Remote geyser switch off ‘does not increase power costs’

2018-07-25 06:02

THE remote switching off of geysers in Nelson Mandela Bay should not result in increased electricity costs for the affected consumers.

This reassurance was given by the first vice president of the Electrical Contractors’ Association (ECA), Graham Clarke, who said that the system in place does not use excessive amounts of electricity units when the geysers are switched on again.

The Nelson Mandela Bay Municipality recently enforced load-shedding where more than 90 000 geysers were remotely switched off in the Metro.

Regional director of the ECA, Lucas Bowles, said that this pilot project was launched to avoid a blackout in the Bay.

“The residents of the Bay have to take note of the fact that if we don’t comply with this project, the Metro won’t be in control anymore and Eskom will take over.”

The Nelson Mandela Municipality has not experienced any load shedding during these winter months, while other South African cities had load shedding of up to four hours per day. The main reason for this is that the municipality only used the geyser controlled system to shift the required energy load requested by Eskom.

In response to an enquiry from a concerned Port Elizabeth Express reader who said that this will increase consumers’ electricity costs due to the fact that geysers needed to be heated up again, Clarke said that the system in place does not use excessive amounts of electricity units.

“With the ripple relays turning off geysers at home there is no extra electricity used when the geyser comes back on as the energy consumed is directly proportional to the amount of water used. When the reheating takes place it is of no consequence.”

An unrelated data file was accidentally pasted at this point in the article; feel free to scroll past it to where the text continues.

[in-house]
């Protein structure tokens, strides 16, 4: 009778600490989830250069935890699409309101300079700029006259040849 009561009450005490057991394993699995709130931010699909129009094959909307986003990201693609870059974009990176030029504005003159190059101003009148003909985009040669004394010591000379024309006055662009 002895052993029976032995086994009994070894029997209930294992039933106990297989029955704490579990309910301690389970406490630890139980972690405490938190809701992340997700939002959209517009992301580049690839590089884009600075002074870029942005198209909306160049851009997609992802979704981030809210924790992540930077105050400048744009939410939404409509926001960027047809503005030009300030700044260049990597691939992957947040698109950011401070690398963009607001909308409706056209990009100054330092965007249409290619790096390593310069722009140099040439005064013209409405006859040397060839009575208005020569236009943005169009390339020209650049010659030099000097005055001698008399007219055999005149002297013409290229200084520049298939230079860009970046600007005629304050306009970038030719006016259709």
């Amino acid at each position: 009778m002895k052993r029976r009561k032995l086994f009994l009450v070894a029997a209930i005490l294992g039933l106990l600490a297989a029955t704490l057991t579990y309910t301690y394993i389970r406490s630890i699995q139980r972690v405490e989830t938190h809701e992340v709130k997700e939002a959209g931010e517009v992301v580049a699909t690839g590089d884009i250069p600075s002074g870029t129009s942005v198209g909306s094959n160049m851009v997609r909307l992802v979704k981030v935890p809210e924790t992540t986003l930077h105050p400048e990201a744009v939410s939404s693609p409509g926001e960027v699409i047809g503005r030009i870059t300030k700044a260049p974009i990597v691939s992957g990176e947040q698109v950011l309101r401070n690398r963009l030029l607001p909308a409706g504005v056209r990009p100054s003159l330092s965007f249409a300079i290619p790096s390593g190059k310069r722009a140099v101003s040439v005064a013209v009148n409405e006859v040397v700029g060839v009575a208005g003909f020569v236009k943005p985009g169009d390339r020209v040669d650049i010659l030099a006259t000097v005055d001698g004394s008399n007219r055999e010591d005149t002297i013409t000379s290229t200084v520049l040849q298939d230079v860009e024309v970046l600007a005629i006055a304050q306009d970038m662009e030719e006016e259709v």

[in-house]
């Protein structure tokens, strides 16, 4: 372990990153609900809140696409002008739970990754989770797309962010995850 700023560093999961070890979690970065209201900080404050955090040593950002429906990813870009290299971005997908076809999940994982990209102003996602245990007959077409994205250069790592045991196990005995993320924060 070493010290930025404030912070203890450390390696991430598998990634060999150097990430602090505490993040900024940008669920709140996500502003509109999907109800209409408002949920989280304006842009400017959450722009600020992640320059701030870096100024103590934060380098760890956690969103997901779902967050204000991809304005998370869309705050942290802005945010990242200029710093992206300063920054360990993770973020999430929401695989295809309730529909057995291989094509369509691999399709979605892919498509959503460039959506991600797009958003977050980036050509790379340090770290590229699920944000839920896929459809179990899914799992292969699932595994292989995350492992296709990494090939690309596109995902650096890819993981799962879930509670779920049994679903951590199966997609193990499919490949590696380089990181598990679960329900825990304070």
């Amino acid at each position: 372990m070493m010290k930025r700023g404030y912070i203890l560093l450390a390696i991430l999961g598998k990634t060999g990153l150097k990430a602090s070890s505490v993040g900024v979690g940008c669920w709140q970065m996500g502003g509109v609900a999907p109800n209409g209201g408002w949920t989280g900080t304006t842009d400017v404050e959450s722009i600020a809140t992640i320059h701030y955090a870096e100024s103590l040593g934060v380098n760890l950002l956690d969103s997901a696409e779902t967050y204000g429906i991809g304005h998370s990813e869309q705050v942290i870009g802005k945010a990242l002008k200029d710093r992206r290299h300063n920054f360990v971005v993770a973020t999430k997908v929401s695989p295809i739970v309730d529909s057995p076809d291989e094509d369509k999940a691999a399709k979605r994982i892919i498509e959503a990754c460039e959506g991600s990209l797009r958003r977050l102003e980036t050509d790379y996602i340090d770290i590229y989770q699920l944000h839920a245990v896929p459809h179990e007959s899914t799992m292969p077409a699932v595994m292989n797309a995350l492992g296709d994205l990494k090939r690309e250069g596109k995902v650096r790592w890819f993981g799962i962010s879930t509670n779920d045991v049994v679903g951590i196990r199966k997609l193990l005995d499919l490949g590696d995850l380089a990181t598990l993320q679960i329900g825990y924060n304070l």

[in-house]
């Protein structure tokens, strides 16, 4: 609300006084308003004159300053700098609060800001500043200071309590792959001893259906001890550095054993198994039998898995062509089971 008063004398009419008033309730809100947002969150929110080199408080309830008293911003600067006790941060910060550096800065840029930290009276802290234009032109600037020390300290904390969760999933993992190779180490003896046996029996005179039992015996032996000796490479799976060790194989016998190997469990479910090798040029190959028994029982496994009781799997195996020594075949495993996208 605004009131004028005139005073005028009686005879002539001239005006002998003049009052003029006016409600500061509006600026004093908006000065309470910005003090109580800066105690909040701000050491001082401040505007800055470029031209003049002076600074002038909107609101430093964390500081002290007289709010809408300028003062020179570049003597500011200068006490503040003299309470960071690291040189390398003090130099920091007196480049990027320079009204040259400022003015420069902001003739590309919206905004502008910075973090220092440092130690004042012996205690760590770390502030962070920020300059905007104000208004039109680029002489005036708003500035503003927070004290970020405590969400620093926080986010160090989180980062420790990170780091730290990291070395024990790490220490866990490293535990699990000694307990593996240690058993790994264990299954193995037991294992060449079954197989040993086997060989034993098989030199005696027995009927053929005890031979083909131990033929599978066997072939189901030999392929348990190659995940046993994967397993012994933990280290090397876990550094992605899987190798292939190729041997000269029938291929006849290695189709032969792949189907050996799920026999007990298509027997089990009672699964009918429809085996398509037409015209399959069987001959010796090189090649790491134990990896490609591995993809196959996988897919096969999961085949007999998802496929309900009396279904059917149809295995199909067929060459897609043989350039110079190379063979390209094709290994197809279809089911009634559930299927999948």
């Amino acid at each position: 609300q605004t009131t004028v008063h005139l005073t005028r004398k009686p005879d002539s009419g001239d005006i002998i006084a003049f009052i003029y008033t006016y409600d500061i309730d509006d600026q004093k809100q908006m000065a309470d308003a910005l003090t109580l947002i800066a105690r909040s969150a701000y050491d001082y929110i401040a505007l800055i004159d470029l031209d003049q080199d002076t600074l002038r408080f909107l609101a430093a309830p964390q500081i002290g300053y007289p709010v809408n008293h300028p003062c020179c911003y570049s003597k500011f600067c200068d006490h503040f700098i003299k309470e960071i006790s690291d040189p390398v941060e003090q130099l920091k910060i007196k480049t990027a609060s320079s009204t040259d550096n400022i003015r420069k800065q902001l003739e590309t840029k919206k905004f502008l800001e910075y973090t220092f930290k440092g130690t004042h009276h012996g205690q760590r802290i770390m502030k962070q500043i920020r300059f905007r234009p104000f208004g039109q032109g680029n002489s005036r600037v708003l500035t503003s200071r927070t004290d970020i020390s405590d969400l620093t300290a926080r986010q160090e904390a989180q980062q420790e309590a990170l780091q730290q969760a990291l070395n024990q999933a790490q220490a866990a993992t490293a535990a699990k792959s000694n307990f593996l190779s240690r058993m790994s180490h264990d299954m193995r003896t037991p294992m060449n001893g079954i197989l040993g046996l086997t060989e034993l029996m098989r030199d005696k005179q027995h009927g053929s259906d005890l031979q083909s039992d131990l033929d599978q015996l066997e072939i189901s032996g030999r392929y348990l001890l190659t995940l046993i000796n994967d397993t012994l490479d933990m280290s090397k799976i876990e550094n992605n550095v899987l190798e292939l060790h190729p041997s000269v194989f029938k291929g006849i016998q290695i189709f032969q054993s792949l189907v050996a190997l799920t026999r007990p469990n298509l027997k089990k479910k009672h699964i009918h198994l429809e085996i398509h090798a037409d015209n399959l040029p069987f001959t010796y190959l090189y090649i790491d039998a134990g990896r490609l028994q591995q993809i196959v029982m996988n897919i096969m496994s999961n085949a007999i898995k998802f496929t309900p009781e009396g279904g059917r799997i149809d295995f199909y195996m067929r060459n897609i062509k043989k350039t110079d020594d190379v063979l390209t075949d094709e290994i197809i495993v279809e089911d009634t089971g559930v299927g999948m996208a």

According to Clarke, there is a formula to calculate the energy and time needed:


q is the amount of energy

c is the heat capacity of water

?T is the change in temperature.

In the above example it will take approximately 12 minutes to heat 10 litres of water from 20 degrees to 55 degrees and use approximately 0,5KWH of energy – that would be on a 2Kw geyser element.

Ignoring any losses, if the water is heated immediately when using 10 litres or if the 10 litres is heated in three hours’ time, the same amount of energy is used.

The formula calculates the amount of energy to heat water from room temperature (20 degrees) to 55 degrees set by the thermostat.

There are also factors which determine the amount of units used: The size of the geyser, the size of element, the start temperature of water (cold), the thermostat temperature setting example 55°C and whether water is used during the heating cycle.

“A geyser is either on or off – there is no slow trickle of electricity to keep the water warm in a geyser,” Clarke said.

The geysers will be remotely switched off from 17:00 to 21:00 every day in July and August in the Metro.


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